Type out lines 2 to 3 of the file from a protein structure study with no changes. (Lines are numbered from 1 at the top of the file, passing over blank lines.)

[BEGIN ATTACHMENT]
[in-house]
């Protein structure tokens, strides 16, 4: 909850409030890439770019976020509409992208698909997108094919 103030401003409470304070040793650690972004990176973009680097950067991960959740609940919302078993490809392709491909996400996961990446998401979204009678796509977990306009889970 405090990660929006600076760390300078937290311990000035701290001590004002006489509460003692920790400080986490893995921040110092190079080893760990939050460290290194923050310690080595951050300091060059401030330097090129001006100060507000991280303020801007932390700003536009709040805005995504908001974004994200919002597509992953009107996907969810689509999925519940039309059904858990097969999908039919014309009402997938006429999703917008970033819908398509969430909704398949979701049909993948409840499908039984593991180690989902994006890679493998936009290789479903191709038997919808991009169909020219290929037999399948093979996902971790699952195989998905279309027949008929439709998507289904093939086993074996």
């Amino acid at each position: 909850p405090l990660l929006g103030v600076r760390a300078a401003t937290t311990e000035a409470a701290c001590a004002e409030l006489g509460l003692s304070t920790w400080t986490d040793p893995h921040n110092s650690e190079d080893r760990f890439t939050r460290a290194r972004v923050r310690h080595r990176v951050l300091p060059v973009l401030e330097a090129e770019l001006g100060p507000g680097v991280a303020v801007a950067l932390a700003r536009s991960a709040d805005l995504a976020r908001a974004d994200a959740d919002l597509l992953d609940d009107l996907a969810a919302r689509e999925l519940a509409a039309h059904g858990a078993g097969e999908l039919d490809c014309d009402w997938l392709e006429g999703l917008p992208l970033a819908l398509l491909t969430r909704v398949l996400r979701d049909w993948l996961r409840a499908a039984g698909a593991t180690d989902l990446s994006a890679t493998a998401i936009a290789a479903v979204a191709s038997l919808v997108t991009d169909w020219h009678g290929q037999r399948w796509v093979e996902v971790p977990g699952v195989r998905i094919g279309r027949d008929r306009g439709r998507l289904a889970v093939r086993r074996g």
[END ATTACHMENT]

């Protein structure tokens, strides 16, 4: 909850409030890439770019976020509409992208698909997108094919 103030401003409470304070040793650690972004990176973009680097950067991960959740609940919302078993490809392709491909996400996961990446998401979204009678796509977990306009889970 405090990660929006600076760390300078937290311990000035701290001590004002006489509460003692920790400080986490893995921040110092190079080893760990939050460290290194923050310690080595951050300091060059401030330097090129001006100060507000991280303020801007932390700003536009709040805005995504908001974004994200919002597509992953009107996907969810689509999925519940039309059904858990097969999908039919014309009402997938006429999703917008970033819908398509969430909704398949979701049909993948409840499908039984593991180690989902994006890679493998936009290789479903191709038997919808991009169909020219290929037999399948093979996902971790699952195989998905279309027949008929439709998507289904093939086993074996």
């Amino acid at each position: 909850p405090l990660l929006g103030v600076r760390a300078a401003t937290t311990e000035a409470a701290c001590a004002e409030l006489g509460l003692s304070t920790w400080t986490d040793p893995h921040n110092s650690e190079d080893r760990f890439t939050r460290a290194r972004v923050r310690h080595r990176v951050l300091p060059v973009l401030e330097a090129e770019l001006g100060p507000g680097v991280a303020v801007a950067l932390a700003r536009s991960a709040d805005l995504a976020r908001a974004d994200a959740d919002l597509l992953d609940d009107l996907a969810a919302r689509e999925l519940a509409a039309h059904g858990a078993g097969e999908l039919d490809c014309d009402w997938l392709e006429g999703l917008p992208l970033a819908l398509l491909t969430r909704v398949l996400r979701d049909w993948l996961r409840a499908a039984g698909a593991t180690d989902l990446s994006a890679t493998a998401i936009a290789a479903v979204a191709s038997l919808v997108t991009d169909w020219h009678g290929q037999r399948w796509v093979e996902v971790p977990g699952v195989r998905i094919g279309r027949d008929r306009g439709r998507l289904a889970v093939r086993r074996g």